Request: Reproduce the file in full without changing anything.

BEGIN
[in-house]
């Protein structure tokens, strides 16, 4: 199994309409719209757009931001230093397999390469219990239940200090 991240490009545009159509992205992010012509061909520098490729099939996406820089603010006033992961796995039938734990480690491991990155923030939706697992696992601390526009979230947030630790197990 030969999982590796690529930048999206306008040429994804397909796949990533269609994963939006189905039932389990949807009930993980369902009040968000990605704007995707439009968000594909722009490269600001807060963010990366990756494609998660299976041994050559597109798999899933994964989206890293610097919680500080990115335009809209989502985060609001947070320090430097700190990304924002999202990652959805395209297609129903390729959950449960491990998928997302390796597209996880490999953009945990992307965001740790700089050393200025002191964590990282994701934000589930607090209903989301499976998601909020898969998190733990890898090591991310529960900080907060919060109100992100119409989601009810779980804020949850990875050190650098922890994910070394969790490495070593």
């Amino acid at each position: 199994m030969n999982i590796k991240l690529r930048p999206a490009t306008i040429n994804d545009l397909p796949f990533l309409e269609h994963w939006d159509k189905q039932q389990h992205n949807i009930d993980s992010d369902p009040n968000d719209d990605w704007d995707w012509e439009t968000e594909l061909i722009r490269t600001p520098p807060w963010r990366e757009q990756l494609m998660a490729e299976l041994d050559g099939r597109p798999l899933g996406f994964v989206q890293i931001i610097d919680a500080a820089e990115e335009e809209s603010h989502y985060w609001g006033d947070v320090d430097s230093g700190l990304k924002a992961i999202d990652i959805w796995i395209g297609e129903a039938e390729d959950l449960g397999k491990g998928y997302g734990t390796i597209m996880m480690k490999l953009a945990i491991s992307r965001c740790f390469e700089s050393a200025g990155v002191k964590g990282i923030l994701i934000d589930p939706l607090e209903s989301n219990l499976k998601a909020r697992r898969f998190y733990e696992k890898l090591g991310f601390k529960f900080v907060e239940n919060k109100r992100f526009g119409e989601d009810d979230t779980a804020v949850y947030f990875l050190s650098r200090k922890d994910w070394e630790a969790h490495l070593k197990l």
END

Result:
[in-house]
């Protein structure tokens, strides 16, 4: 199994309409719209757009931001230093397999390469219990239940200090 991240490009545009159509992205992010012509061909520098490729099939996406820089603010006033992961796995039938734990480690491991990155923030939706697992696992601390526009979230947030630790197990 030969999982590796690529930048999206306008040429994804397909796949990533269609994963939006189905039932389990949807009930993980369902009040968000990605704007995707439009968000594909722009490269600001807060963010990366990756494609998660299976041994050559597109798999899933994964989206890293610097919680500080990115335009809209989502985060609001947070320090430097700190990304924002999202990652959805395209297609129903390729959950449960491990998928997302390796597209996880490999953009945990992307965001740790700089050393200025002191964590990282994701934000589930607090209903989301499976998601909020898969998190733990890898090591991310529960900080907060919060109100992100119409989601009810779980804020949850990875050190650098922890994910070394969790490495070593």
């Amino acid at each position: 199994m030969n999982i590796k991240l690529r930048p999206a490009t306008i040429n994804d545009l397909p796949f990533l309409e269609h994963w939006d159509k189905q039932q389990h992205n949807i009930d993980s992010d369902p009040n968000d719209d990605w704007d995707w012509e439009t968000e594909l061909i722009r490269t600001p520098p807060w963010r990366e757009q990756l494609m998660a490729e299976l041994d050559g099939r597109p798999l899933g996406f994964v989206q890293i931001i610097d919680a500080a820089e990115e335009e809209s603010h989502y985060w609001g006033d947070v320090d430097s230093g700190l990304k924002a992961i999202d990652i959805w796995i395209g297609e129903a039938e390729d959950l449960g397999k491990g998928y997302g734990t390796i597209m996880m480690k490999l953009a945990i491991s992307r965001c740790f390469e700089s050393a200025g990155v002191k964590g990282i923030l994701i934000d589930p939706l607090e209903s989301n219990l499976k998601a909020r697992r898969f998190y733990e696992k890898l090591g991310f601390k529960f900080v907060e239940n919060k109100r992100f526009g119409e989601d009810d979230t779980a804020v949850y947030f990875l050190s650098r200090k922890d994910w070394e630790a969790h490495l070593k197990l």